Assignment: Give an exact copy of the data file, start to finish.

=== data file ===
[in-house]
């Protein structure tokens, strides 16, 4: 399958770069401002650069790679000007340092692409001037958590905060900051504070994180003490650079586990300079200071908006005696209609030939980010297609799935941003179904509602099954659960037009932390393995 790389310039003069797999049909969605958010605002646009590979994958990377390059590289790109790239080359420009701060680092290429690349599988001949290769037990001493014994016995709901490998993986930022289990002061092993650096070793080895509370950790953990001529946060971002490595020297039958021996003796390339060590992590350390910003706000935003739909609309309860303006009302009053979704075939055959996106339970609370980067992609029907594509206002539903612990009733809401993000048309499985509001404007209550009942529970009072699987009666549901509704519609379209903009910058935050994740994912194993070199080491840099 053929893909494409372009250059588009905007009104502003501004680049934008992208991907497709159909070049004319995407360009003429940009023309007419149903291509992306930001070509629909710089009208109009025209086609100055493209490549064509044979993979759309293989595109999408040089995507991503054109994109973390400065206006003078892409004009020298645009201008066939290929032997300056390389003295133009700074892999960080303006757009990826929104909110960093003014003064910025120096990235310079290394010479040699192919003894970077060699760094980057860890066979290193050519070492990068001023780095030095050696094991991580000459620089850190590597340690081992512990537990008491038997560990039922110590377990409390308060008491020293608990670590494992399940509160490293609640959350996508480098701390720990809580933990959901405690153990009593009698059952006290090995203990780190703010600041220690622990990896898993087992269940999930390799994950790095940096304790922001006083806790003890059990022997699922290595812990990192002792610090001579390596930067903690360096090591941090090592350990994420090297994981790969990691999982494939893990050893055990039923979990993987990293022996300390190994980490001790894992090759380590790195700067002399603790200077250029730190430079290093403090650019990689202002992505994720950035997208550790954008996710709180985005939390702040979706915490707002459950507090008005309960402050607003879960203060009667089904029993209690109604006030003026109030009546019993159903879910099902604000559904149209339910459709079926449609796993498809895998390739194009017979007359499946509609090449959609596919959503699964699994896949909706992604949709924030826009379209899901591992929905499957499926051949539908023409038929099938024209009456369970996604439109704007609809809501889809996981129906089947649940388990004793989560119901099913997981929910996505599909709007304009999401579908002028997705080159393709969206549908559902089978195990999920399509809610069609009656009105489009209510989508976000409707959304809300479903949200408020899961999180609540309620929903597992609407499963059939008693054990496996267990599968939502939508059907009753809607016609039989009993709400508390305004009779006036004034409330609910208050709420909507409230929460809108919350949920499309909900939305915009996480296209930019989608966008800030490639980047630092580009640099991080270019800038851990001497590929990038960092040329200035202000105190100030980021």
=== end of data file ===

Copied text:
[in-house]
């Protein structure tokens, strides 16, 4: 399958770069401002650069790679000007340092692409001037958590905060900051504070994180003490650079586990300079200071908006005696209609030939980010297609799935941003179904509602099954659960037009932390393995 790389310039003069797999049909969605958010605002646009590979994958990377390059590289790109790239080359420009701060680092290429690349599988001949290769037990001493014994016995709901490998993986930022289990002061092993650096070793080895509370950790953990001529946060971002490595020297039958021996003796390339060590992590350390910003706000935003739909609309309860303006009302009053979704075939055959996106339970609370980067992609029907594509206002539903612990009733809401993000048309499985509001404007209550009942529970009072699987009666549901509704519609379209903009910058935050994740994912194993070199080491840099 053929893909494409372009250059588009905007009104502003501004680049934008992208991907497709159909070049004319995407360009003429940009023309007419149903291509992306930001070509629909710089009208109009025209086609100055493209490549064509044979993979759309293989595109999408040089995507991503054109994109973390400065206006003078892409004009020298645009201008066939290929032997300056390389003295133009700074892999960080303006757009990826929104909110960093003014003064910025120096990235310079290394010479040699192919003894970077060699760094980057860890066979290193050519070492990068001023780095030095050696094991991580000459620089850190590597340690081992512990537990008491038997560990039922110590377990409390308060008491020293608990670590494992399940509160490293609640959350996508480098701390720990809580933990959901405690153990009593009698059952006290090995203990780190703010600041220690622990990896898993087992269940999930390799994950790095940096304790922001006083806790003890059990022997699922290595812990990192002792610090001579390596930067903690360096090591941090090592350990994420090297994981790969990691999982494939893990050893055990039923979990993987990293022996300390190994980490001790894992090759380590790195700067002399603790200077250029730190430079290093403090650019990689202002992505994720950035997208550790954008996710709180985005939390702040979706915490707002459950507090008005309960402050607003879960203060009667089904029993209690109604006030003026109030009546019993159903879910099902604000559904149209339910459709079926449609796993498809895998390739194009017979007359499946509609090449959609596919959503699964699994896949909706992604949709924030826009379209899901591992929905499957499926051949539908023409038929099938024209009456369970996604439109704007609809809501889809996981129906089947649940388990004793989560119901099913997981929910996505599909709007304009999401579908002028997705080159393709969206549908559902089978195990999920399509809610069609009656009105489009209510989508976000409707959304809300479903949200408020899961999180609540309620929903597992609407499963059939008693054990496996267990599968939502939508059907009753809607016609039989009993709400508390305004009779006036004034409330609910208050709420909507409230929460809108919350949920499309909900939305915009996480296209930019989608966008800030490639980047630092580009640099991080270019800038851990001497590929990038960092040329200035202000105190100030980021």